LGBTI rights: Many challenges in Southeast Asia remain, despite victories in Singapore and Vietnam
In late August Singapore’s government announced it would be repealing a law that criminalised sex between men, while Vietnam’s Ministry of Health declared that conversion therapy would be banned. While such moves could signify progress for LGBTI rights in Southeast Asia, experts say the region is still locked in a tight grip of archaic laws and attitudes.
‘There is a lot of information out there that points out that some of the countries in the region are LGBTI-friendly, but in fact, they’re not that friendly,’ says Lini Zurlia, Advocacy Officer at ASEAN SOGIE Caucus, which is based in the Philippines and advocates for the human rights of sexual and gender minorities.
In Brunei, homosexuality can result in a maximum penalty of death by stoning. In the Aceh province in Indonesia, it’s punishable by caning, and in Malaysia and Myanmar it means a potential prison sentence. Conversion practices also still take place in Indonesia, Malaysia and the Philippines, says Grace Poore, Regional Program Coordinator for Asia at not-for-profit OutRight Action International.
Even in countries where homosexuality is not criminalised, such as Cambodia, Laos, the Philippines and Thailand, ‘discrimination against LGBTIQ people, as well as domestic and public violence, remains high’, according to OutRight.
The move by Singapore to repeal section 377a of its Penal Code – which was imposed upon countries under British colonial rule – potentially signals that change is coming, says Téa Braun, Chief Executive of The Human Dignity Trust, an organisation using the law to defend the human rights of LGBTI people globally. ‘When you have a jurisdiction like Singapore taking charge and doing the right thing, it sends a pretty strong signal within the region, but also globally.’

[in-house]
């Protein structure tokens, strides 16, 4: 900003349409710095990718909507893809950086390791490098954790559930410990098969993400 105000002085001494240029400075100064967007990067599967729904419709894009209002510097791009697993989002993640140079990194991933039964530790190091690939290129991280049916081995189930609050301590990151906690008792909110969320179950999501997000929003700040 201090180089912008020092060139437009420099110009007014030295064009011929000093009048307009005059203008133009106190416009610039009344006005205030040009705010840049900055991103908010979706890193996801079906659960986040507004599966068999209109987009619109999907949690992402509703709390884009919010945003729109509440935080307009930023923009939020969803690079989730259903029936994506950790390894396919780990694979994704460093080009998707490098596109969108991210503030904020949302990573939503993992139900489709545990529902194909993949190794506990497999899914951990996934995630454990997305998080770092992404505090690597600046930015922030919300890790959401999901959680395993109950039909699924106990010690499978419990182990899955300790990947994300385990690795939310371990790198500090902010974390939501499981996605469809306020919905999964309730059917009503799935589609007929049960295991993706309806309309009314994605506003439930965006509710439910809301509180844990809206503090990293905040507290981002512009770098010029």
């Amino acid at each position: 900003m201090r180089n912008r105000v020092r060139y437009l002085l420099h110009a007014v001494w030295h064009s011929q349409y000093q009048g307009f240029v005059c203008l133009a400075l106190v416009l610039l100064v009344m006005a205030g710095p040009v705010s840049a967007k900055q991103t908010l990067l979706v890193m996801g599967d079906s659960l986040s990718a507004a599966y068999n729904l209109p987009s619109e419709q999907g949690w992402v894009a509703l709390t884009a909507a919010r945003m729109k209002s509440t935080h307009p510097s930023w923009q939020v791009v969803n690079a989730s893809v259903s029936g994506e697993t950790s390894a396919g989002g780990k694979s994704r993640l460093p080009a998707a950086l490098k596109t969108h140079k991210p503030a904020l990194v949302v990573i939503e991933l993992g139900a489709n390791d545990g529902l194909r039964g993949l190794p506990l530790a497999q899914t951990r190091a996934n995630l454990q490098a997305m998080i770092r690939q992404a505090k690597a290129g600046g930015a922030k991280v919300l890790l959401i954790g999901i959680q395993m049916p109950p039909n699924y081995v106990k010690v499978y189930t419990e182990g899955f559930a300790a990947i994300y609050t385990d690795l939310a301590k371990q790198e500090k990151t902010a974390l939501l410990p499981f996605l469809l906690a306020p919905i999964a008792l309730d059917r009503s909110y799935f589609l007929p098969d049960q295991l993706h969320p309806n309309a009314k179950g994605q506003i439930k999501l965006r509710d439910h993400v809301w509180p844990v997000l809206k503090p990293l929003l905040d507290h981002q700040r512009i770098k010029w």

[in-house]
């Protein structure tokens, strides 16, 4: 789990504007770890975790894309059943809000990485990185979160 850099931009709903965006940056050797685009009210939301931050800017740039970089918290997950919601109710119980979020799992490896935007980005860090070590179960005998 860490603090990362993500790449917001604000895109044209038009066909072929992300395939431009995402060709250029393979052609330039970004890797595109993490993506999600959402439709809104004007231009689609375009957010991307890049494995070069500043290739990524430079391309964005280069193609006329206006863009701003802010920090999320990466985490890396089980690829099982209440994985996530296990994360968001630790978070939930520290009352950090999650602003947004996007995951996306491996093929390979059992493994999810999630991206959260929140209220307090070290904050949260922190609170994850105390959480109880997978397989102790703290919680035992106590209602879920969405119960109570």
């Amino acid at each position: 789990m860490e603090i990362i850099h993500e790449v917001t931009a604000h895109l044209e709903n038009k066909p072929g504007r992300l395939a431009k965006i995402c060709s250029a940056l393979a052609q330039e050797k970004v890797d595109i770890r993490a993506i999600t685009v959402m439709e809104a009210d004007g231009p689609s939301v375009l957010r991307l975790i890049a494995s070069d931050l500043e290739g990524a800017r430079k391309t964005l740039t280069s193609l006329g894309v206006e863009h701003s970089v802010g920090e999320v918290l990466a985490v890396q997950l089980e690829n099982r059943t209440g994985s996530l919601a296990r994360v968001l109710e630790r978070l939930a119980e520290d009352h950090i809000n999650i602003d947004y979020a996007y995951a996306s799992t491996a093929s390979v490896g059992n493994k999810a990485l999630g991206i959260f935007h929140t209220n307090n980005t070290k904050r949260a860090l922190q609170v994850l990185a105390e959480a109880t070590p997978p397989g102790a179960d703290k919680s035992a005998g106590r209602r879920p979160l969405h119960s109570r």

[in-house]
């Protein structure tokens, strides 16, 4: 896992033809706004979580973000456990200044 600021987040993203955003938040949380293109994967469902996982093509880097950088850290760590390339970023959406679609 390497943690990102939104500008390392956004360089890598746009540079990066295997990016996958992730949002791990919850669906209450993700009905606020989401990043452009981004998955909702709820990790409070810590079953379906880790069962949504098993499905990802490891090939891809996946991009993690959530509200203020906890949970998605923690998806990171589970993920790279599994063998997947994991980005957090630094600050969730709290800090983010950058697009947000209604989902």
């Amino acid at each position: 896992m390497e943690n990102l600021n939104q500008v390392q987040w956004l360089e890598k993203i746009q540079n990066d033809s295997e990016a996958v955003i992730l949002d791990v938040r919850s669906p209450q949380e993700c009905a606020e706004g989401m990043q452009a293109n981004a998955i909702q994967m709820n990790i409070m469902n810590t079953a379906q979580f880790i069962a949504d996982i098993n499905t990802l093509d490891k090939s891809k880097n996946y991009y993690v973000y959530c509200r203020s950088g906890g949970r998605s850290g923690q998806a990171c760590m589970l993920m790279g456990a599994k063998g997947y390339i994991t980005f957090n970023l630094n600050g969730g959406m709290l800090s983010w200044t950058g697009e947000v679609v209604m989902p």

But Meredith Weiss, Professor and Director of the Department of Political Science at the University at Albany in New York, isn’t so sure. She explains that section 377a hadn’t been actively enforced for years and that the government’s announcement that it would simultaneously add new protections to heterosexual marriage in the constitution is ‘making sure that this doesn’t go too far’.
If you have a political environment that’s simply full-on antithetical to civil liberties, political liberalisation and so forth, that hurts the progress of LGBT rights
Professor and Director of the Department of Political Science, University at Albany
In his speech announcing the changes, Singapore’s Prime Minister Lee Hsien Loong said that ‘We believe that marriage should be between a man and a woman, that children should be raised within such families, that the traditional family should form the basic building block of society’.
‘It’s a retrograde step if ever there was one,’ says Anthony J Langlois, Associate Professor in International Relations at Flinders University in Adelaide and author of Sexuality and Gender Diversity Rights in Southeast Asia. He adds that Lee Hsien Loong’s speech ‘seemed to be reassuring the conservative establishment that nothing's going to change’.
But Rajen Ramiah, Diversity and Inclusion Officer at the IBA LGBTI Law Committee and Business Development Manager at law firm Nishimura & Asahi in Bangkok, says that elsewhere in the region, progress is being made.
For example, in June, Thailand hosted its first official Pride parade and the Civil Partnership Bill, which would allow for same-sex couples to register their partnership, is currently progressing to the House of Representatives.